Abbé Kremer is released from a living hell in the Dachau concentration camp and sent home to Luxembourg. Upon his arrival, he soon learns that this is not a reprieve or a pardon of his crime – voicing opposition to the Nazis’ racial laws – but that he has nine days to convince the bishop of Luxembourg to work with the Nazi occupiers. Gestapo Untersturmführer Gebhardt is under pressure from his superior to have the Abbé succeed in creating a rift between the Luxembourg church and the Vatican – or be transferred to duty in the death camps in the East. Gebhardt, a former Catholic seminarian, uses theological arguments to bring the Abbé around but when they don’t work he resorts to more draconian measures. The Abbé is torn between his conscience and his horror of returning to Dachau...
I regret that I didn't know about this film when it was first released. I hope to find it on DVD somewhere. I hope you do too.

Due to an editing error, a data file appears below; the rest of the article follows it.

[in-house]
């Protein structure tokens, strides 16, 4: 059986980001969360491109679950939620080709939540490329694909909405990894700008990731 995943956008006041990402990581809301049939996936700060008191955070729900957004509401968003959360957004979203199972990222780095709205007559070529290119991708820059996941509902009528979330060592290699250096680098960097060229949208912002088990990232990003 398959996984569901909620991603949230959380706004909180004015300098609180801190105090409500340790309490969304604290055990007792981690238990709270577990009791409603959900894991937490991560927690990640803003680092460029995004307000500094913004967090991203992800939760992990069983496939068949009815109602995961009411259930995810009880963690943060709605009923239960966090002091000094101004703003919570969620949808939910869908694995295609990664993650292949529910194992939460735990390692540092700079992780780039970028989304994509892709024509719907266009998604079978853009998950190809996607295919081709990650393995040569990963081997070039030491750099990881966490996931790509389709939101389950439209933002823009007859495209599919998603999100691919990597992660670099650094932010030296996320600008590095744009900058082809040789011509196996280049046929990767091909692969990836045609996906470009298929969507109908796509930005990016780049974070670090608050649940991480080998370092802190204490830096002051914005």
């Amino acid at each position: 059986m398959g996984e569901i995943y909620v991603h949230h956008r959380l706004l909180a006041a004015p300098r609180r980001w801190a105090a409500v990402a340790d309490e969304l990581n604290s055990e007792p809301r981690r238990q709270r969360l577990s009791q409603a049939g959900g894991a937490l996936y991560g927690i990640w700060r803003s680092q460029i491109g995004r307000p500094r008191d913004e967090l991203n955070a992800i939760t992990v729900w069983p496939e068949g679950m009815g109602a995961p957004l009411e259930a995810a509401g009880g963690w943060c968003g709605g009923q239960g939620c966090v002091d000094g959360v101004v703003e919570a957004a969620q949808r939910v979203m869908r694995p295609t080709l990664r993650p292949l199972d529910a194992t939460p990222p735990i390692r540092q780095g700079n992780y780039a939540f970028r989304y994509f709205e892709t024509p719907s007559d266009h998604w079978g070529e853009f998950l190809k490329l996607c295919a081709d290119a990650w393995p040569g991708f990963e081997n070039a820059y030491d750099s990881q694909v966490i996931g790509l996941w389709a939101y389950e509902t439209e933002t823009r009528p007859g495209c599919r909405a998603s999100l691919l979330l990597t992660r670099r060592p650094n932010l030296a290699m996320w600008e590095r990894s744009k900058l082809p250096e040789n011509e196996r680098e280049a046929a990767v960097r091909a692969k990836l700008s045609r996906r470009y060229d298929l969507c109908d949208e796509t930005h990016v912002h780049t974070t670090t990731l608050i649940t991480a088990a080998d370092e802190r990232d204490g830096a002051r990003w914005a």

Note: This movie is not for younger viewers.
Monday, April 21, 2008
"The Enchanted April" book from 1922 was made into a wonderful film back in 1992. Some libraries and rental stores should still have it. Best watched during your own rainy season – such as this 4th week of April! You cannot help but feel warmed by the Italian sun. The story revolves around four British women who leave damp and rainy London to go on a holiday at a secluded coastal villa in Italy (Portofino). Two housewives, each in her own way suffering through an empty marriage, are joined by a beautiful young socialite and an elderly dowager. Two are selfish and two are unselfish, but all four find hope again through the beauty of their surroundings and a good bit of reflection and humor along the way. The book "The Enchanted April" by Elizabeth von Arnim is available to read online at: http://digital.library.upenn.edu/women/arnim/april/april.html and would be a perfect supplement to any British Literature unit (grades 7 and up).